I attended both Superbooth in Berlin and Knobcon in Chicago this year, and both were very modular-centric. They were brimming with Eurorack (and some 5U) makers both nascent and established, both large and small, and one thing struck me: In spite of the incredible diversity of modules and design philosophies on display, this seemingly chaotic community had it more together about standardized terms than what we might call the more traditional electronic keyboard industry.
I refer to the fact that different manufacturers sometimes use different words to refer to what are essentially the same operating modes, parameters, and categories of instruments. At the root of the phenomenon is the mandate of branding. Branding is not in itself bad; it’s natural and usually necessary for a brand to distinguish itself from its competitors in ways that are concise and easy to understand. In ten years of being an editor at Keyboard magazine (seven of those as editor in chief) and about the same amount of time doing freelance writing on both the journalistic and marketing sides of the business, I also came to understand that manufacturers want to preach to someone other than the in-the-know enthusiasts who form the choir. They want to communicate a holistic music-making experience to newcomers, and they want to do so in language they see as more benefits-based and less technical.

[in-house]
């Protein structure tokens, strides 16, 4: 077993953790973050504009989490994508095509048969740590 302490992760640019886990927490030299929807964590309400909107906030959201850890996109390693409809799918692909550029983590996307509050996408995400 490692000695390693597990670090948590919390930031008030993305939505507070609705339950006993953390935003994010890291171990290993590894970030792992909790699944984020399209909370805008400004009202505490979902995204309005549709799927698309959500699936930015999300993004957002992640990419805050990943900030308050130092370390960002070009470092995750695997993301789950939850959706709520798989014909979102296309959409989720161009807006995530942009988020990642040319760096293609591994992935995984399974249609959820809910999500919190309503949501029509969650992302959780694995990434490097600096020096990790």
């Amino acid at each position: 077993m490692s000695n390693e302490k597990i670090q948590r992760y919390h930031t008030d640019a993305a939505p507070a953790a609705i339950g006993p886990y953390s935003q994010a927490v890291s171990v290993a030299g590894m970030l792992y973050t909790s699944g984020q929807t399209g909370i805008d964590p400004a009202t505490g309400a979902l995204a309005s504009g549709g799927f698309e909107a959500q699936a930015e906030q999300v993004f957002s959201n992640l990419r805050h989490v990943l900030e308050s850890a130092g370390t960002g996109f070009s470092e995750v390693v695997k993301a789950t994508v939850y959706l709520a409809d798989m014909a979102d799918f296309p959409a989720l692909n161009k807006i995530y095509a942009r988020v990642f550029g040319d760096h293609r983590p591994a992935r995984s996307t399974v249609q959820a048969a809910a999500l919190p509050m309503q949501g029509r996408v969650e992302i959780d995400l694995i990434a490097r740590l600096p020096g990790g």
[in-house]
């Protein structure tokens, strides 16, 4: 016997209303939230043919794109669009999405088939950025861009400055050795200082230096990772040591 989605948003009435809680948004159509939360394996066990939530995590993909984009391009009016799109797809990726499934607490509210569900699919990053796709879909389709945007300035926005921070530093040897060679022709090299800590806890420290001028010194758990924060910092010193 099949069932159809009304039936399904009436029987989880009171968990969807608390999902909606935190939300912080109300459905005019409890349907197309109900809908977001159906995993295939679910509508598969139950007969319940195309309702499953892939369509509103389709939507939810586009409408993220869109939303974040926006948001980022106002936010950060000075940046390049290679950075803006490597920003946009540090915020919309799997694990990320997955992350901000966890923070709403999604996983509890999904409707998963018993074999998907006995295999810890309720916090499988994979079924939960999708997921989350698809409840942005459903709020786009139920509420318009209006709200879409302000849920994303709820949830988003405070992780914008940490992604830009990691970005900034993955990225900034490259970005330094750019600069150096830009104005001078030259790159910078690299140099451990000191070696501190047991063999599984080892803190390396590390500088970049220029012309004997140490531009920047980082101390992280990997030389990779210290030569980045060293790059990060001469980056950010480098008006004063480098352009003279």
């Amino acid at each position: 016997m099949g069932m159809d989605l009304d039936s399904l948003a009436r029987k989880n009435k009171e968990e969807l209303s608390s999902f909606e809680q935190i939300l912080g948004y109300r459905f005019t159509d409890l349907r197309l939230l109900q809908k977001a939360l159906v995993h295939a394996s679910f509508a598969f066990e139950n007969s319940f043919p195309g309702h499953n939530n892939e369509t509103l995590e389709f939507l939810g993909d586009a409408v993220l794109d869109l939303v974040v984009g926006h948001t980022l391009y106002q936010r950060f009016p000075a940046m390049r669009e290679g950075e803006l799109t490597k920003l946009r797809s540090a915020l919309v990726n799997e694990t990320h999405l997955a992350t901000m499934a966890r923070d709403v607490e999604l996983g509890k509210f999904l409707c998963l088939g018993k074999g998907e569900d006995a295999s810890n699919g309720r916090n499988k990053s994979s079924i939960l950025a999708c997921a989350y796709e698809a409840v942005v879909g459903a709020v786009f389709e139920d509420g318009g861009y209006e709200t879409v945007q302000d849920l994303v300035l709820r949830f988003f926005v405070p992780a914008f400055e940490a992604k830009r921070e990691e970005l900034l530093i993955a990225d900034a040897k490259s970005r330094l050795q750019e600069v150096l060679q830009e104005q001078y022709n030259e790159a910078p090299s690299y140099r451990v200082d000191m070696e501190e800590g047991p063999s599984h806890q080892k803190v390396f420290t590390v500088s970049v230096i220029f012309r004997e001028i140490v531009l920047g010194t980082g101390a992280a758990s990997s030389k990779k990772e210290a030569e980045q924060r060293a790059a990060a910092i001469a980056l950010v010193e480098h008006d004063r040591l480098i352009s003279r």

But when marketing departments stray too far from touting the benefits of their product versus their competitors’ and instead tread into co-opting and changing words that should merely be descriptive and instructive, those newcomers get confused. As for the enthusiasts and the initiated, keyboard players have something of a consensus about vocabulary and it’s bigger than any one company. I don’t mean to be churlish — over the years I’ve reviewed every major manufacturer's products, gigged with them, recorded with them, and loved many of them. So I won’t call anyone out.
What I will do is offer my from-the-hip glossary of what I take that consensus to be. I actually care less about which words we choose than about us all being on the same page, and I recognize that no vocabulary is static. But enough with the disclaimers …
A single group of settings (usually saved with a name or at least a number) meant to create a single type of instrument sound is a patch, which originated with patching modular synths. Program is also fine.
A multi-timbral combination of patches or programs meant to stack sounds or assign them to different places on the keyboard is a multi or maybe a combi. (Performance, on the other hand, is what a human being is supposed to do with an instrument.)
Multi-timbral means something can play more than one patch (on different MIDI channels) at the same time. The standard is up to 16 at once. I don’t like polytimbral because of the possible confusion with polyphony.
A voice is a single audio stream or synthesis signal chain (such as oscillator to filter to envelope) within a patch. It’s also a unit of polyphony. Though a different sense of voice - synonymous with patch or program - does have a legitimate history in organ terminology.